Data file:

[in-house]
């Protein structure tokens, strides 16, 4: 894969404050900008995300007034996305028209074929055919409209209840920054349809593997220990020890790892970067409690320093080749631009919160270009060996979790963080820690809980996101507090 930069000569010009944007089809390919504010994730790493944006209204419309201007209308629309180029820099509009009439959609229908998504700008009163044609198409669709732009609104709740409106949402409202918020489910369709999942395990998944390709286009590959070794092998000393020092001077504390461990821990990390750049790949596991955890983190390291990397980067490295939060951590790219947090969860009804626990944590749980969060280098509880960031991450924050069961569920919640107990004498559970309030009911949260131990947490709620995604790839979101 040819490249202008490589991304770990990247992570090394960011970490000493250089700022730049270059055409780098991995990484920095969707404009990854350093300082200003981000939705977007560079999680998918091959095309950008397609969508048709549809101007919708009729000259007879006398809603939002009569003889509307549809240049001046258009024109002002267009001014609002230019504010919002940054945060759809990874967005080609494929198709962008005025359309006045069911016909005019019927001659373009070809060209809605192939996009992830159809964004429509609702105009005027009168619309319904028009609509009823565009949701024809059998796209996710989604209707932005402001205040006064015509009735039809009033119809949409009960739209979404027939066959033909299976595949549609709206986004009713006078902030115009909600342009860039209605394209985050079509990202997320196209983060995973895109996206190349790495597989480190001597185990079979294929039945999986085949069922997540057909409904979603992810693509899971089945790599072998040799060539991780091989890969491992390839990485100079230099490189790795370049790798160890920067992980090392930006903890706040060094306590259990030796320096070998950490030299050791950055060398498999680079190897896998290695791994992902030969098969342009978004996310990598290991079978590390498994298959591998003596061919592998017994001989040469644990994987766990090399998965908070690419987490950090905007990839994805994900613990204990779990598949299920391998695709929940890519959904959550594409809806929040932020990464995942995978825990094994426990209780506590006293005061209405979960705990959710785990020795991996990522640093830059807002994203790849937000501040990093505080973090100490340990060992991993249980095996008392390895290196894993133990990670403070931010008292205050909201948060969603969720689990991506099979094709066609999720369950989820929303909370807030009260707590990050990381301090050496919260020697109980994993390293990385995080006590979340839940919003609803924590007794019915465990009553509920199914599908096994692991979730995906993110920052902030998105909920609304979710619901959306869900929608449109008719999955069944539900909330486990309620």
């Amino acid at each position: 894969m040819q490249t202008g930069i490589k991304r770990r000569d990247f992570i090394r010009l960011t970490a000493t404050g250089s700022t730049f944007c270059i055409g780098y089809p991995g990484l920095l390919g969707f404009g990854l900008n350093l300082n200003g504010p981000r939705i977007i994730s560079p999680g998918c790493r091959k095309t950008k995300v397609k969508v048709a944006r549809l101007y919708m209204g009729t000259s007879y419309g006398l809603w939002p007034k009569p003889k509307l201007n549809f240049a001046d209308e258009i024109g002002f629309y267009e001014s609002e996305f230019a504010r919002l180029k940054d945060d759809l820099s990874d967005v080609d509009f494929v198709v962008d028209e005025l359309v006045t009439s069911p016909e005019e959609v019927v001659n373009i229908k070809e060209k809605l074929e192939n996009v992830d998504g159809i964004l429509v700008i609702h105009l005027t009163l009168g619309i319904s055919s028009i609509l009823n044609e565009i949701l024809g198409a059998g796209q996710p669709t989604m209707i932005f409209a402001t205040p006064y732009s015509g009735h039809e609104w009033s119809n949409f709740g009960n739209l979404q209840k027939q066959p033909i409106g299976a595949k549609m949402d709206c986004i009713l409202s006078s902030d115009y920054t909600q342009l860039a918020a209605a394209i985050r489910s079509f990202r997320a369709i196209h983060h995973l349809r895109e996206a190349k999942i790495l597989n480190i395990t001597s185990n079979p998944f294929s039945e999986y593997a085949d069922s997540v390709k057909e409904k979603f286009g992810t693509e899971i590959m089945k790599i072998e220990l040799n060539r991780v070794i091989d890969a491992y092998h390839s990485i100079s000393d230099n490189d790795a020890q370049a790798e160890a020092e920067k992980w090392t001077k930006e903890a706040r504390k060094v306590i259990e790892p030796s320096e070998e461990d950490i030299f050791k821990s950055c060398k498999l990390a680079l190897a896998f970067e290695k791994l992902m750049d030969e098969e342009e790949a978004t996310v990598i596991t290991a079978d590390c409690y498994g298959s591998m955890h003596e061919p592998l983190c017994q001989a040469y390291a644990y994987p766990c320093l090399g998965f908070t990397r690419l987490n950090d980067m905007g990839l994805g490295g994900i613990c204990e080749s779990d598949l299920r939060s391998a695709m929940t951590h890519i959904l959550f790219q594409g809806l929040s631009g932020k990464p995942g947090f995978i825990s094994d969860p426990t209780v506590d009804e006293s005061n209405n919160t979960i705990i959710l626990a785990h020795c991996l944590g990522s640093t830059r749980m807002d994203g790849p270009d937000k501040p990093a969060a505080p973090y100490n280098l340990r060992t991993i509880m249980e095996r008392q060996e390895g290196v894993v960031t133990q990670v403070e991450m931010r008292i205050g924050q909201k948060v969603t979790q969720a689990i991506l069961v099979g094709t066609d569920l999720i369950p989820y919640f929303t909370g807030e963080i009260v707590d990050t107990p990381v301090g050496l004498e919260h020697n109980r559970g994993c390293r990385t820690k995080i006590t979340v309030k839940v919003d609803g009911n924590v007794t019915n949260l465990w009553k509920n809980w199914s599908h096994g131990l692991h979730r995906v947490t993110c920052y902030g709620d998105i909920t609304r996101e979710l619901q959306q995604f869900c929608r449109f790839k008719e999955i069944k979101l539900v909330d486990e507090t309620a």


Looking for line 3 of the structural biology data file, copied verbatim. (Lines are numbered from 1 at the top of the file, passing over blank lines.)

């Amino acid at each position: 894969m040819q490249t202008g930069i490589k991304r770990r000569d990247f992570i090394r010009l960011t970490a000493t404050g250089s700022t730049f944007c270059i055409g780098y089809p991995g990484l920095l390919g969707f404009g990854l900008n350093l300082n200003g504010p981000r939705i977007i994730s560079p999680g998918c790493r091959k095309t950008k995300v397609k969508v048709a944006r549809l101007y919708m209204g009729t000259s007879y419309g006398l809603w939002p007034k009569p003889k509307l201007n549809f240049a001046d209308e258009i024109g002002f629309y267009e001014s609002e996305f230019a504010r919002l180029k940054d945060d759809l820099s990874d967005v080609d509009f494929v198709v962008d028209e005025l359309v006045t009439s069911p016909e005019e959609v019927v001659n373009i229908k070809e060209k809605l074929e192939n996009v992830d998504g159809i964004l429509v700008i609702h105009l005027t009163l009168g619309i319904s055919s028009i609509l009823n044609e565009i949701l024809g198409a059998g796209q996710p669709t989604m209707i932005f409209a402001t205040p006064y732009s015509g009735h039809e609104w009033s119809n949409f709740g009960n739209l979404q209840k027939q066959p033909i409106g299976a595949k549609m949402d709206c986004i009713l409202s006078s902030d115009y920054t909600q342009l860039a918020a209605a394209i985050r489910s079509f990202r997320a369709i196209h983060h995973l349809r895109e996206a190349k999942i790495l597989n480190i395990t001597s185990n079979p998944f294929s039945e999986y593997a085949d069922s997540v390709k057909e409904k979603f286009g992810t693509e899971i590959m089945k790599i072998e220990l040799n060539r991780v070794i091989d890969a491992y092998h390839s990485i100079s000393d230099n490189d790795a020890q370049a790798e160890a020092e920067k992980w090392t001077k930006e903890a706040r504390k060094v306590i259990e790892p030796s320096e070998e461990d950490i030299f050791k821990s950055c060398k498999l990390a680079l190897a896998f970067e290695k791994l992902m750049d030969e098969e342009e790949a978004t996310v990598i596991t290991a079978d590390c409690y498994g298959s591998m955890h003596e061919p592998l983190c017994q001989a040469y390291a644990y994987p766990c320093l090399g998965f908070t990397r690419l987490n950090d980067m905007g990839l994805g490295g994900i613990c204990e080749s779990d598949l299920r939060s391998a695709m929940t951590h890519i959904l959550f790219q594409g809806l929040s631009g932020k990464p995942g947090f995978i825990s094994d969860p426990t209780v506590d009804e006293s005061n209405n919160t979960i705990i959710l626990a785990h020795c991996l944590g990522s640093t830059r749980m807002d994203g790849p270009d937000k501040p990093a969060a505080p973090y100490n280098l340990r060992t991993i509880m249980e095996r008392q060996e390895g290196v894993v960031t133990q990670v403070e991450m931010r008292i205050g924050q909201k948060v969603t979790q969720a689990i991506l069961v099979g094709t066609d569920l999720i369950p989820y919640f929303t909370g807030e963080i009260v707590d990050t107990p990381v301090g050496l004498e919260h020697n109980r559970g994993c390293r990385t820690k995080i006590t979340v309030k839940v919003d609803g009911n924590v007794t019915n949260l465990w009553k509920n809980w199914s599908h096994g131990l692991h979730r995906v947490t993110c920052y902030g709620d998105i909920t609304r996101e979710l619901q959306q995604f869900c929608r449109f790839k008719e999955i069944k979101l539900v909330d486990e507090t309620a």